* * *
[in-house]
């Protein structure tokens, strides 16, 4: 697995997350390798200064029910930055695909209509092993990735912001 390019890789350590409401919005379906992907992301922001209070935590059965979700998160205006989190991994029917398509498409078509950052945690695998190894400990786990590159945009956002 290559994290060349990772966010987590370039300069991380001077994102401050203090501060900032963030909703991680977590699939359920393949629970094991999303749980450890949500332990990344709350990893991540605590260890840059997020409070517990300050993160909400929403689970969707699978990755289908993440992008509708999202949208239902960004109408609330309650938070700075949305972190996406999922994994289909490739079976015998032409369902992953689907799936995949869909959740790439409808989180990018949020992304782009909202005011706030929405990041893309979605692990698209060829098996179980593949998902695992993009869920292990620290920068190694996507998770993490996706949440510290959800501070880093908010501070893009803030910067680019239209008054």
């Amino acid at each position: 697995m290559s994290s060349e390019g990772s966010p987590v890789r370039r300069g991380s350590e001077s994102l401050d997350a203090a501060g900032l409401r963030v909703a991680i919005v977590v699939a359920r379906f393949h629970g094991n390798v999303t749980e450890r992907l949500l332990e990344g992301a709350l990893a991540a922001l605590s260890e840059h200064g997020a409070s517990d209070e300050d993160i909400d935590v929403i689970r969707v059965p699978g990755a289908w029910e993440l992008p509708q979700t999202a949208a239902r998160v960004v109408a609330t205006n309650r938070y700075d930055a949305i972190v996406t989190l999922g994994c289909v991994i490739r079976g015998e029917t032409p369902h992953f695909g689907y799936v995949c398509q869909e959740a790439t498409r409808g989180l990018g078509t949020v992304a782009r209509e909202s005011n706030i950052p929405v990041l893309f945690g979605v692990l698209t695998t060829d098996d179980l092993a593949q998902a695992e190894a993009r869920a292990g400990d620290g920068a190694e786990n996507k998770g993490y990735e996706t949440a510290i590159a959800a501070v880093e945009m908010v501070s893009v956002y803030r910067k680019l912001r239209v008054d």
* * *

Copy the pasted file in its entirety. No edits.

[in-house]
């Protein structure tokens, strides 16, 4: 697995997350390798200064029910930055695909209509092993990735912001 390019890789350590409401919005379906992907992301922001209070935590059965979700998160205006989190991994029917398509498409078509950052945690695998190894400990786990590159945009956002 290559994290060349990772966010987590370039300069991380001077994102401050203090501060900032963030909703991680977590699939359920393949629970094991999303749980450890949500332990990344709350990893991540605590260890840059997020409070517990300050993160909400929403689970969707699978990755289908993440992008509708999202949208239902960004109408609330309650938070700075949305972190996406999922994994289909490739079976015998032409369902992953689907799936995949869909959740790439409808989180990018949020992304782009909202005011706030929405990041893309979605692990698209060829098996179980593949998902695992993009869920292990620290920068190694996507998770993490996706949440510290959800501070880093908010501070893009803030910067680019239209008054």
């Amino acid at each position: 697995m290559s994290s060349e390019g990772s966010p987590v890789r370039r300069g991380s350590e001077s994102l401050d997350a203090a501060g900032l409401r963030v909703a991680i919005v977590v699939a359920r379906f393949h629970g094991n390798v999303t749980e450890r992907l949500l332990e990344g992301a709350l990893a991540a922001l605590s260890e840059h200064g997020a409070s517990d209070e300050d993160i909400d935590v929403i689970r969707v059965p699978g990755a289908w029910e993440l992008p509708q979700t999202a949208a239902r998160v960004v109408a609330t205006n309650r938070y700075d930055a949305i972190v996406t989190l999922g994994c289909v991994i490739r079976g015998e029917t032409p369902h992953f695909g689907y799936v995949c398509q869909e959740a790439t498409r409808g989180l990018g078509t949020v992304a782009r209509e909202s005011n706030i950052p929405v990041l893309f945690g979605v692990l698209t695998t060829d098996d179980l092993a593949q998902a695992e190894a993009r869920a292990g400990d620290g920068a190694e786990n996507k998770g993490y990735e996706t949440a510290i590159a959800a501070v880093e945009m908010v501070s893009v956002y803030r910067k680019l912001r239209v008054d």